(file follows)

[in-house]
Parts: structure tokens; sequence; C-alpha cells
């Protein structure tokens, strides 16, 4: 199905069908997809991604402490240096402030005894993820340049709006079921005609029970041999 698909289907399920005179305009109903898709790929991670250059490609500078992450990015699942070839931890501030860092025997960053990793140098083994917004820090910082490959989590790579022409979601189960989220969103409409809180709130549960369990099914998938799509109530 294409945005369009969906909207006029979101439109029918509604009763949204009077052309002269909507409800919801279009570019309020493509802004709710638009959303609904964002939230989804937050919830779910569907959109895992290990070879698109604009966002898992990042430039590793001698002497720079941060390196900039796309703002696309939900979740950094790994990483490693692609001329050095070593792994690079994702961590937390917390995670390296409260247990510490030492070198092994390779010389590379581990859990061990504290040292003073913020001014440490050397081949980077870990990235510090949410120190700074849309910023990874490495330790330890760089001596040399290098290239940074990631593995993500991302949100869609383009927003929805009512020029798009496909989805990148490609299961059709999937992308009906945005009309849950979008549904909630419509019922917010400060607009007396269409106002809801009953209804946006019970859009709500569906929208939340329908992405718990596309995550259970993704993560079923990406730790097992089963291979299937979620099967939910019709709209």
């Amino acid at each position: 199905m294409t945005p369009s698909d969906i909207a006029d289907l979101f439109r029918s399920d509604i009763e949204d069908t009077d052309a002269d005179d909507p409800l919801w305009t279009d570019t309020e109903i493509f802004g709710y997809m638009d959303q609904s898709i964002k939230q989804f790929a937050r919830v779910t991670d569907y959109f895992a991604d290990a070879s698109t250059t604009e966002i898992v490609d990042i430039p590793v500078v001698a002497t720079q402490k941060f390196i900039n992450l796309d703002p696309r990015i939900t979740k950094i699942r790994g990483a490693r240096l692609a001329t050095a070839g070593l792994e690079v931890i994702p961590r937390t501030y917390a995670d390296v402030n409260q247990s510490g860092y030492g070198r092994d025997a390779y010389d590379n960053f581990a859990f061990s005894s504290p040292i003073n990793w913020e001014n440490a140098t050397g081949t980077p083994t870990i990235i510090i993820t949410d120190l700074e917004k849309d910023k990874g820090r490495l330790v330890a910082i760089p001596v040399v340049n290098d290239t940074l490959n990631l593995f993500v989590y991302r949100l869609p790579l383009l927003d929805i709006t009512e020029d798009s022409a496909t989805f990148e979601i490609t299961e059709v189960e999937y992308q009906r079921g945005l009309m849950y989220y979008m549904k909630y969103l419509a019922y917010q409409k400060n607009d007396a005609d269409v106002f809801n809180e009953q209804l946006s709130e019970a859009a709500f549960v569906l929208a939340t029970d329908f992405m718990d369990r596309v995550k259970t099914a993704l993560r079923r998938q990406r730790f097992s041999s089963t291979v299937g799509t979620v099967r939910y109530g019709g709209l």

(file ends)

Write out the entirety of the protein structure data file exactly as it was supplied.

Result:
[in-house]
Parts: structure tokens; sequence; C-alpha cells
């Protein structure tokens, strides 16, 4: 199905069908997809991604402490240096402030005894993820340049709006079921005609029970041999 698909289907399920005179305009109903898709790929991670250059490609500078992450990015699942070839931890501030860092025997960053990793140098083994917004820090910082490959989590790579022409979601189960989220969103409409809180709130549960369990099914998938799509109530 294409945005369009969906909207006029979101439109029918509604009763949204009077052309002269909507409800919801279009570019309020493509802004709710638009959303609904964002939230989804937050919830779910569907959109895992290990070879698109604009966002898992990042430039590793001698002497720079941060390196900039796309703002696309939900979740950094790994990483490693692609001329050095070593792994690079994702961590937390917390995670390296409260247990510490030492070198092994390779010389590379581990859990061990504290040292003073913020001014440490050397081949980077870990990235510090949410120190700074849309910023990874490495330790330890760089001596040399290098290239940074990631593995993500991302949100869609383009927003929805009512020029798009496909989805990148490609299961059709999937992308009906945005009309849950979008549904909630419509019922917010400060607009007396269409106002809801009953209804946006019970859009709500569906929208939340329908992405718990596309995550259970993704993560079923990406730790097992089963291979299937979620099967939910019709709209």
């Amino acid at each position: 199905m294409t945005p369009s698909d969906i909207a006029d289907l979101f439109r029918s399920d509604i009763e949204d069908t009077d052309a002269d005179d909507p409800l919801w305009t279009d570019t309020e109903i493509f802004g709710y997809m638009d959303q609904s898709i964002k939230q989804f790929a937050r919830v779910t991670d569907y959109f895992a991604d290990a070879s698109t250059t604009e966002i898992v490609d990042i430039p590793v500078v001698a002497t720079q402490k941060f390196i900039n992450l796309d703002p696309r990015i939900t979740k950094i699942r790994g990483a490693r240096l692609a001329t050095a070839g070593l792994e690079v931890i994702p961590r937390t501030y917390a995670d390296v402030n409260q247990s510490g860092y030492g070198r092994d025997a390779y010389d590379n960053f581990a859990f061990s005894s504290p040292i003073n990793w913020e001014n440490a140098t050397g081949t980077p083994t870990i990235i510090i993820t949410d120190l700074e917004k849309d910023k990874g820090r490495l330790v330890a910082i760089p001596v040399v340049n290098d290239t940074l490959n990631l593995f993500v989590y991302r949100l869609p790579l383009l927003d929805i709006t009512e020029d798009s022409a496909t989805f990148e979601i490609t299961e059709v189960e999937y992308q009906r079921g945005l009309m849950y989220y979008m549904k909630y969103l419509a019922y917010q409409k400060n607009d007396a005609d269409v106002f809801n809180e009953q209804l946006s709130e019970a859009a709500f549960v569906l929208a939340t029970d329908f992405m718990d369990r596309v995550k259970t099914a993704l993560r079923r998938q990406r730790f097992s041999s089963t291979v299937g799509t979620v099967r939910y109530g019709g709209l």